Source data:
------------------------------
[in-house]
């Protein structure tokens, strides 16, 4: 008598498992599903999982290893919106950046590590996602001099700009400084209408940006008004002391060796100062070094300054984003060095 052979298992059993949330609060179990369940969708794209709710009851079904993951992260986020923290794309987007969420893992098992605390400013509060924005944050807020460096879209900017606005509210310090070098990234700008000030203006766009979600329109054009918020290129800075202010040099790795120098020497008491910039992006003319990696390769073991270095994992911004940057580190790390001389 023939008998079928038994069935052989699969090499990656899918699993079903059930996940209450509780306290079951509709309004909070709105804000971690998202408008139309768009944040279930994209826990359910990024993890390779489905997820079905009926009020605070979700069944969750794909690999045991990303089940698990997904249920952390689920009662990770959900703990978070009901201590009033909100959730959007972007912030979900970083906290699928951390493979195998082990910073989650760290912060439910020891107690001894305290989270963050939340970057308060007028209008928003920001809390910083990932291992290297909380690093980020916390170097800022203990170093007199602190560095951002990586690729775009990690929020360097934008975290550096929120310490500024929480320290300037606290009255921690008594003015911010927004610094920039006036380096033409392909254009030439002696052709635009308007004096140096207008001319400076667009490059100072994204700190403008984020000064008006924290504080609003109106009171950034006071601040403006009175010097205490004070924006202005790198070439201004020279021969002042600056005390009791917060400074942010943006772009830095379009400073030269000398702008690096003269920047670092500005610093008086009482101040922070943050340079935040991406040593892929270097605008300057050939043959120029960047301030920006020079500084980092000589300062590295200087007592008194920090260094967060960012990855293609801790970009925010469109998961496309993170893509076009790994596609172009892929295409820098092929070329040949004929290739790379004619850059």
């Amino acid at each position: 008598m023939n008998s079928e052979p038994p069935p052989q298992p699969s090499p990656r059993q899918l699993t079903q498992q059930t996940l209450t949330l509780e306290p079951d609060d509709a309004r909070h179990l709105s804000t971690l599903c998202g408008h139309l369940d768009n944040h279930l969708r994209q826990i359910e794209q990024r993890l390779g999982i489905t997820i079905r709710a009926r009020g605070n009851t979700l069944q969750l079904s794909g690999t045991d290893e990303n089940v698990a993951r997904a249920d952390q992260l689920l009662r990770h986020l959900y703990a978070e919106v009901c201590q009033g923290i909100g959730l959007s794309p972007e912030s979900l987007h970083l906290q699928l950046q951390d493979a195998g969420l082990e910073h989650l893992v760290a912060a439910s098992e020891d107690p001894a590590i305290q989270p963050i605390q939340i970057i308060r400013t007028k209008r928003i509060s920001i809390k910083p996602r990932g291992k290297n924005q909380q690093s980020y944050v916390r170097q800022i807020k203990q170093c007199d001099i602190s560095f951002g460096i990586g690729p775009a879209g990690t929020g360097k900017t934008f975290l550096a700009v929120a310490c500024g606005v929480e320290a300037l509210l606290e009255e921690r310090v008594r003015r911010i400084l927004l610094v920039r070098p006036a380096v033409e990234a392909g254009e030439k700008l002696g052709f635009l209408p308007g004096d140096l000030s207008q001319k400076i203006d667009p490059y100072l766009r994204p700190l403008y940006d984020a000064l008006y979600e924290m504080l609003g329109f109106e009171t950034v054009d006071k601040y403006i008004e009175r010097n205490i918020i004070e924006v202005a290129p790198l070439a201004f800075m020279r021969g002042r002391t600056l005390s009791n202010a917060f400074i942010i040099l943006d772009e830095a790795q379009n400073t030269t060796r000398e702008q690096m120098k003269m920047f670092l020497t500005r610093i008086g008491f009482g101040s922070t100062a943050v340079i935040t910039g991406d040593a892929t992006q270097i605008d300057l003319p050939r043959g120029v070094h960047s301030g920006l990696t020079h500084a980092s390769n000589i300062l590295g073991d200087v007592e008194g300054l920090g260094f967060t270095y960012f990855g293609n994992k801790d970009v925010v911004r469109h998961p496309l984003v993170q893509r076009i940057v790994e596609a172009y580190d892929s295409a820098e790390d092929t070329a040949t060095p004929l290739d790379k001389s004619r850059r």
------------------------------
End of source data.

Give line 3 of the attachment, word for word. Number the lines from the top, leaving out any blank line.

């Amino acid at each position: 008598m023939n008998s079928e052979p038994p069935p052989q298992p699969s090499p990656r059993q899918l699993t079903q498992q059930t996940l209450t949330l509780e306290p079951d609060d509709a309004r909070h179990l709105s804000t971690l599903c998202g408008h139309l369940d768009n944040h279930l969708r994209q826990i359910e794209q990024r993890l390779g999982i489905t997820i079905r709710a009926r009020g605070n009851t979700l069944q969750l079904s794909g690999t045991d290893e990303n089940v698990a993951r997904a249920d952390q992260l689920l009662r990770h986020l959900y703990a978070e919106v009901c201590q009033g923290i909100g959730l959007s794309p972007e912030s979900l987007h970083l906290q699928l950046q951390d493979a195998g969420l082990e910073h989650l893992v760290a912060a439910s098992e020891d107690p001894a590590i305290q989270p963050i605390q939340i970057i308060r400013t007028k209008r928003i509060s920001i809390k910083p996602r990932g291992k290297n924005q909380q690093s980020y944050v916390r170097q800022i807020k203990q170093c007199d001099i602190s560095f951002g460096i990586g690729p775009a879209g990690t929020g360097k900017t934008f975290l550096a700009v929120a310490c500024g606005v929480e320290a300037l509210l606290e009255e921690r310090v008594r003015r911010i400084l927004l610094v920039r070098p006036a380096v033409e990234a392909g254009e030439k700008l002696g052709f635009l209408p308007g004096d140096l000030s207008q001319k400076i203006d667009p490059y100072l766009r994204p700190l403008y940006d984020a000064l008006y979600e924290m504080l609003g329109f109106e009171t950034v054009d006071k601040y403006i008004e009175r010097n205490i918020i004070e924006v202005a290129p790198l070439a201004f800075m020279r021969g002042r002391t600056l005390s009791n202010a917060f400074i942010i040099l943006d772009e830095a790795q379009n400073t030269t060796r000398e702008q690096m120098k003269m920047f670092l020497t500005r610093i008086g008491f009482g101040s922070t100062a943050v340079i935040t910039g991406d040593a892929t992006q270097i605008d300057l003319p050939r043959g120029v070094h960047s301030g920006l990696t020079h500084a980092s390769n000589i300062l590295g073991d200087v007592e008194g300054l920090g260094f967060t270095y960012f990855g293609n994992k801790d970009v925010v911004r469109h998961p496309l984003v993170q893509r076009i940057v790994e596609a172009y580190d892929s295409a820098e790390d092929t070329a040949t060095p004929l290739d790379k001389s004619r850059r």